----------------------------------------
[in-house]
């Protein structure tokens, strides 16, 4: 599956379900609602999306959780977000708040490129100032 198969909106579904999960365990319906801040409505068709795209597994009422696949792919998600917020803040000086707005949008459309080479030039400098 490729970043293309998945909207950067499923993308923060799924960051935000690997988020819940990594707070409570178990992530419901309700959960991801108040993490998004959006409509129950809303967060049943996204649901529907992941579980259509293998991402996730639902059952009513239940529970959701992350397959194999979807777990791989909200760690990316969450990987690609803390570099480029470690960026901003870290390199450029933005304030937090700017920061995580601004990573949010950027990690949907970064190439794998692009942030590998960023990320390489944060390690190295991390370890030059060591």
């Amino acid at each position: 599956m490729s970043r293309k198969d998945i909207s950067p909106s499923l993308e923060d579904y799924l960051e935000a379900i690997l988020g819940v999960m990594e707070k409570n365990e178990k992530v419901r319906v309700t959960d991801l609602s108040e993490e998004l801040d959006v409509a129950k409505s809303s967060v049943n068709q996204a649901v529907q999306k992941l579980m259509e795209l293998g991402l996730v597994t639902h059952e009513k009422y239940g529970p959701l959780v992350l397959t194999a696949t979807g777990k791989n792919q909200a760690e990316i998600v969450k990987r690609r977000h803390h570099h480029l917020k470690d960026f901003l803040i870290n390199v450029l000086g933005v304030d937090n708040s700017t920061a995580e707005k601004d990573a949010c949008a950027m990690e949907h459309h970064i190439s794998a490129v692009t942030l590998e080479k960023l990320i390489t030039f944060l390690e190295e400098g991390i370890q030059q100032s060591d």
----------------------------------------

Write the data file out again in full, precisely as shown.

[in-house]
């Protein structure tokens, strides 16, 4: 599956379900609602999306959780977000708040490129100032 198969909106579904999960365990319906801040409505068709795209597994009422696949792919998600917020803040000086707005949008459309080479030039400098 490729970043293309998945909207950067499923993308923060799924960051935000690997988020819940990594707070409570178990992530419901309700959960991801108040993490998004959006409509129950809303967060049943996204649901529907992941579980259509293998991402996730639902059952009513239940529970959701992350397959194999979807777990791989909200760690990316969450990987690609803390570099480029470690960026901003870290390199450029933005304030937090700017920061995580601004990573949010950027990690949907970064190439794998692009942030590998960023990320390489944060390690190295991390370890030059060591």
């Amino acid at each position: 599956m490729s970043r293309k198969d998945i909207s950067p909106s499923l993308e923060d579904y799924l960051e935000a379900i690997l988020g819940v999960m990594e707070k409570n365990e178990k992530v419901r319906v309700t959960d991801l609602s108040e993490e998004l801040d959006v409509a129950k409505s809303s967060v049943n068709q996204a649901v529907q999306k992941l579980m259509e795209l293998g991402l996730v597994t639902h059952e009513k009422y239940g529970p959701l959780v992350l397959t194999a696949t979807g777990k791989n792919q909200a760690e990316i998600v969450k990987r690609r977000h803390h570099h480029l917020k470690d960026f901003l803040i870290n390199v450029l000086g933005v304030d937090n708040s700017t920061a995580e707005k601004d990573a949010c949008a950027m990690e949907h459309h970064i190439s794998a490129v692009t942030l590998e080479k960023l990320i390489t030039f944060l390690e190295e400098g991390i370890q030059q100032s060591d």